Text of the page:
Cognitive Symptoms of a San Francisco Brain Injury

According to the National Institute of Neurological Disorders and Stroke (NINDS), a person’s cognitive abilities include: thinking, memory and reasoning; sensory processing as sight, hearing, touch, taste and smell; and communication skills as expression and understanding. When people suffer a traumatic brain injury (TBI), they may experience mild to severe cognitive impairment.

Any cognitive problems can make it difficult or impossible to hold a job that pays a living wage. If your loved one suffered a TBI and is having cognitive symptoms, you may be able to recover compensation for medical bills, lost income and other expenses. Please call our brain injury team, or contact us online to schedule a free initial consultation with a San Francisco, San Mateo, San Jose or Oakland brain injury lawyer.

Cognitive Impairments After TBI

TBI victims may experience a range of cognitive impairments such as:

  • Memory loss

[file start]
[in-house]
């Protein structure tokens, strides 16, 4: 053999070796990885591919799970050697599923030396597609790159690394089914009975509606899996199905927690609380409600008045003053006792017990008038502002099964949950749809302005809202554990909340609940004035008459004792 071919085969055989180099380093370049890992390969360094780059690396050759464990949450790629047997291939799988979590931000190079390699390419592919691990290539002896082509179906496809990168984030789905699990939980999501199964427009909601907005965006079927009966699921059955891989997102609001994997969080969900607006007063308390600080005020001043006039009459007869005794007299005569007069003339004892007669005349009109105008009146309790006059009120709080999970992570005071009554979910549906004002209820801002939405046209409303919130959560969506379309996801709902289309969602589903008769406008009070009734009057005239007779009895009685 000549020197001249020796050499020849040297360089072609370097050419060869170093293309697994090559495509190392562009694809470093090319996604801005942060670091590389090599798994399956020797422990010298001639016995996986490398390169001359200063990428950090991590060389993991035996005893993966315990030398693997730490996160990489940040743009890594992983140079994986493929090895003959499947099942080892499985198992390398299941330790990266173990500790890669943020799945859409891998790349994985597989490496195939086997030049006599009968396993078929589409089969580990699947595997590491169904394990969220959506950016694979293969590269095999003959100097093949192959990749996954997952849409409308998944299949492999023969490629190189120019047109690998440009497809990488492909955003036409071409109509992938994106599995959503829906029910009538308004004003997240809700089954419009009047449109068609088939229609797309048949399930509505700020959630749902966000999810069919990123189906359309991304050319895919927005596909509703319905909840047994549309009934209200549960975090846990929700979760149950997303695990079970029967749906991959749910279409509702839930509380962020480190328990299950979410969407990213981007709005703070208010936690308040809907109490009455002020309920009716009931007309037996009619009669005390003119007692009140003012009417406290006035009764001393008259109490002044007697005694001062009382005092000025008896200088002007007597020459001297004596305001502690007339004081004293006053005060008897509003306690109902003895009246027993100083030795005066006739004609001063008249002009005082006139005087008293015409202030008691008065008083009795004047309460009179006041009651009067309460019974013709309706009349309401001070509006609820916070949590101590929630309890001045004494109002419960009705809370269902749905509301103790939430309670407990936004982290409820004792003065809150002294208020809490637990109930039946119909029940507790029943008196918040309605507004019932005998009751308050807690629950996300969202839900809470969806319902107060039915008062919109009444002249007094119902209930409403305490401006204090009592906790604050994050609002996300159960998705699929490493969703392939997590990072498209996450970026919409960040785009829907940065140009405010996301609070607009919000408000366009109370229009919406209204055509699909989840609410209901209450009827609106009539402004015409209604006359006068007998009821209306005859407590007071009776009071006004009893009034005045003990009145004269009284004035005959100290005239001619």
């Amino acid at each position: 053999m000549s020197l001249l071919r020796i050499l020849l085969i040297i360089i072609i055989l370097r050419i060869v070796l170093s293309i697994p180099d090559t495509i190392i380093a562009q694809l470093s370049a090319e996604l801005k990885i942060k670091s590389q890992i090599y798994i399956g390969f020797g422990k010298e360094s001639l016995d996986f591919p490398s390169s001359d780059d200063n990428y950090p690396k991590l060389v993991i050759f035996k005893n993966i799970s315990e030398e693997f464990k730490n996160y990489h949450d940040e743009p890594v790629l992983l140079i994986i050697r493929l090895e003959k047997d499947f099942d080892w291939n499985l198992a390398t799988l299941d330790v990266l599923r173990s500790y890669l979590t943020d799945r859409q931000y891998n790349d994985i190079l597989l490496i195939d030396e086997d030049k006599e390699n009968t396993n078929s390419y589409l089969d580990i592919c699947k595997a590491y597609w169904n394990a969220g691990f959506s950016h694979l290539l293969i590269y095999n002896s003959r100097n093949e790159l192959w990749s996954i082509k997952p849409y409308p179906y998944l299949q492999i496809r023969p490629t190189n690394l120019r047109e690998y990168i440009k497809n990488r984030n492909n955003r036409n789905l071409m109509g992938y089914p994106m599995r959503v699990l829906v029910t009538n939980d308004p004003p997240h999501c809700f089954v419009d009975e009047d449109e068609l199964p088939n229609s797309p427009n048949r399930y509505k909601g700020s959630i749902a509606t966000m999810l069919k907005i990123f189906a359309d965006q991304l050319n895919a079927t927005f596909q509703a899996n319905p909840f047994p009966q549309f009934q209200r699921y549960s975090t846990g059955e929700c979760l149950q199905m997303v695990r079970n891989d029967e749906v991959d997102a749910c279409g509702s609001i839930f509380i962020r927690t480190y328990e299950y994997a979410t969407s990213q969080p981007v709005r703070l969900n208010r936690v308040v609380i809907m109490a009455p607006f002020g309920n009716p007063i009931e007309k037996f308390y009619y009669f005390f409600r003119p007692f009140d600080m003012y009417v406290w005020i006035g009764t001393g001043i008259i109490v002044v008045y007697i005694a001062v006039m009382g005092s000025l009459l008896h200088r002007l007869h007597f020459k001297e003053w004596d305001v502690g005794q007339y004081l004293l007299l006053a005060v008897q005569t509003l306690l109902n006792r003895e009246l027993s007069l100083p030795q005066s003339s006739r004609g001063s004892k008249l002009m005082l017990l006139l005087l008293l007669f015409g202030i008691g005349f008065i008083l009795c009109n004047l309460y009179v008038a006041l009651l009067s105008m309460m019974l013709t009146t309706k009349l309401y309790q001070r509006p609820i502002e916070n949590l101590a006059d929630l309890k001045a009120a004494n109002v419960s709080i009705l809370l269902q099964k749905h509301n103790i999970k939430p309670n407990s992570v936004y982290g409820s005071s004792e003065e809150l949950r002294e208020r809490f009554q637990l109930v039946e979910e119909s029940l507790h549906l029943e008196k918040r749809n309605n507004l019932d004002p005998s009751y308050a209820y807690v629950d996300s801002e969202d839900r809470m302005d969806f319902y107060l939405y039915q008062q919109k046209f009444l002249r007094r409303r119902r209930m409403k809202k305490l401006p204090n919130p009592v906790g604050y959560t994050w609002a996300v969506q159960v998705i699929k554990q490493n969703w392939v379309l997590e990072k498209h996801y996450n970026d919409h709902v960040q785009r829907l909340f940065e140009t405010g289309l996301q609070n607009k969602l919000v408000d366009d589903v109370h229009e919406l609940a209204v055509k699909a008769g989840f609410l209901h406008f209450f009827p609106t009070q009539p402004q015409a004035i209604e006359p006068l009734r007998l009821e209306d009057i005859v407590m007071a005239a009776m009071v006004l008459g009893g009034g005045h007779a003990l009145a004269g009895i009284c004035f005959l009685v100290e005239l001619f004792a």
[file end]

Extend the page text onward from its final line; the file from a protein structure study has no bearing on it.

• Confusion
  • Poor attention or concentration
  • Impaired judgment and self-awareness
  • Getting lost
  • Slowness in thinking
  • Difficulty speaking (aphasia)
  • Difficulty reading (alexia) or writing (agraphia)

A TBI can also cause cognitive problems that impair a person’s ability to reason, perceive, remember or understand risk. A study by the Centers for Disease Control and Prevention (CDC) reports that if they have these types of impairments, TBI victims may engage in dangerous behavior involving alcohol/drug use or sexual practices.

TBI victims often need compensation for specialized cognitive rehabilitative therapy, mental health care, living expenses and lost income because of their cognitive, emotional and behavioral difficulties. We work hard to recover the damages clients need to move on with their lives after a brain injury.

Cognitive Symptoms of Brain Injuries

To schedule a free initial consultation, please call an attorney for assistance with pursuing a San Francisco claim for compensation from the cognitive symptoms of brain injury.